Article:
Poet Whom Nobody Discovered: Srinivas Rayaprol’s Poems on Ordinary Life

Dom Moraes once wrote a moving tribute to a relatively unknown poet, and countless others like him, aptly titled ‘Poet Whom No One Discovered’. He was talking about the quiet, elegant and extraordinary poems on ordinary life by Srinivas Rayaprol.

Born and raised in Secunderabad, Rayaprol followed a predictable yet conscientious path, first completing his graduation in India and then going to Stanford University to study Civil Engineering. While at Stanford, he started writing poetry and became acquainted with other writers and poets.

Although Rayaprol joined government services and steadily rose to the top, he never quite abandoned his literary pursuits. His poems were featured in several national and international publications and he even founded, edited and funded a literary journal, ‘East and West,’ featuring prominent poets and writers from India and abroad.

In a preface to a collection of his poems he explains, “As I say in one of my poems, life has been mostly a matter of living the days. Except perhaps for that special occasion, the splitting of the brain into the myriad moments of intensity and feeling that perhaps give rise to what is a poem.”’

In his poetry and as well as his prose, Rayaprol emphasises the ordinary experience of living, and the great need to understand and articulate it. His poems feature universal themes – life, aging, memory, death – and yet, they somehow capture fleeting moments and revelations that are too tenuous for expression.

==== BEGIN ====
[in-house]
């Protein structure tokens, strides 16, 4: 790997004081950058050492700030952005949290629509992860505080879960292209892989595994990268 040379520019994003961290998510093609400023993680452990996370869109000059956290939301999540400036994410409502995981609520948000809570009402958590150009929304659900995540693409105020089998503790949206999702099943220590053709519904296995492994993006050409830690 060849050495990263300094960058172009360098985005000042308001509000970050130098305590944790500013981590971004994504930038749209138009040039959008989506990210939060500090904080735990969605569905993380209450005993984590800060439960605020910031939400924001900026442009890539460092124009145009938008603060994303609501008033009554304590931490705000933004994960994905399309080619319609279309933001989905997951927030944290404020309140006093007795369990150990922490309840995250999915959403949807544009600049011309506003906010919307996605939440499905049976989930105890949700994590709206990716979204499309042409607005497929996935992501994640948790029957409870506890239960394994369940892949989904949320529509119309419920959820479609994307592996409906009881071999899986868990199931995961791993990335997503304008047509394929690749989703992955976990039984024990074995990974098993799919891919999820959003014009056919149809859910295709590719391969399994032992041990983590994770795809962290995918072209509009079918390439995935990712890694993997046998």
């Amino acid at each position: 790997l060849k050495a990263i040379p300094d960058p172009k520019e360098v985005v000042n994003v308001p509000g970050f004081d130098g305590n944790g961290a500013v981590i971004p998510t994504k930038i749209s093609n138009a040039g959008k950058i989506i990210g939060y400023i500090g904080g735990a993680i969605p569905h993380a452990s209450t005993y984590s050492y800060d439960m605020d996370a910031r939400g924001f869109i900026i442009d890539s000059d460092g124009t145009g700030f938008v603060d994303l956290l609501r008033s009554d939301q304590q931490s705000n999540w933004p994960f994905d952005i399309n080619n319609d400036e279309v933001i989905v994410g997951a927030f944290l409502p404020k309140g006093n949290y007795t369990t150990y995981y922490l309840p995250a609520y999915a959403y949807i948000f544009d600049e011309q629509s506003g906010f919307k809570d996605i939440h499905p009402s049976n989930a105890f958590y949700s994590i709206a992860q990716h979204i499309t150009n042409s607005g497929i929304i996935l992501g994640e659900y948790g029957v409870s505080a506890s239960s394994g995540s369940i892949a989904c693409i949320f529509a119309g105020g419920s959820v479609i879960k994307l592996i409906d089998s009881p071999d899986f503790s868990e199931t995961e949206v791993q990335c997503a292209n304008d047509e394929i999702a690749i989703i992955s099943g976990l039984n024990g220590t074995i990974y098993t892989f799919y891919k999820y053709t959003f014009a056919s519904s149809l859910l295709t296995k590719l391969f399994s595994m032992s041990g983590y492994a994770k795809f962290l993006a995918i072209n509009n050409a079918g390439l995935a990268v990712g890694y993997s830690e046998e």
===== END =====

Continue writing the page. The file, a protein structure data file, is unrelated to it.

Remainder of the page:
One instance of this is the poem, ‘Some Thoughts on Trees’:

“Trees have no overcoats to shed
so much to put on and so much to cast aside
Ridiculous in either costume
and uneasy without

The hard core of man is as of the tree
with its dead branches in the Winter weirdness
and a leaf-left frailty of Autumn
Or the green bud that plunges its root in spring
and the yellow proclamations of flowers
leaves and other Summer splendours.”

Death particularly fascinates him, as an inevitable end, but also as a mirror that reflects our utter selfishness and apathy. In ‘The Dead’, he says:

“We love the dead
For their being so
Stowed away in the solitary
Seclusion of the individual mind.
Avoidable as necessary,
Avoidable at a moment’s recall
To fill the tears in drawing-room
Many years later.”

He echoes the same sentiment in another poem, ‘A Funeral’:

“Are you here
because they say
if you do not see him
to the grave no one will
see you to yours?”

However, these sombre examples do not do justice to his emotional range and dexterity with different subjects. Rayaprol dabbles in humour, like all great writers, and often produces effortlessly humourous lines such as these:


was an able casuist.
After a discourse
(on various religions)
he suggested intercourse.

You can download a free copy of his ‘Selected Poems’ here.

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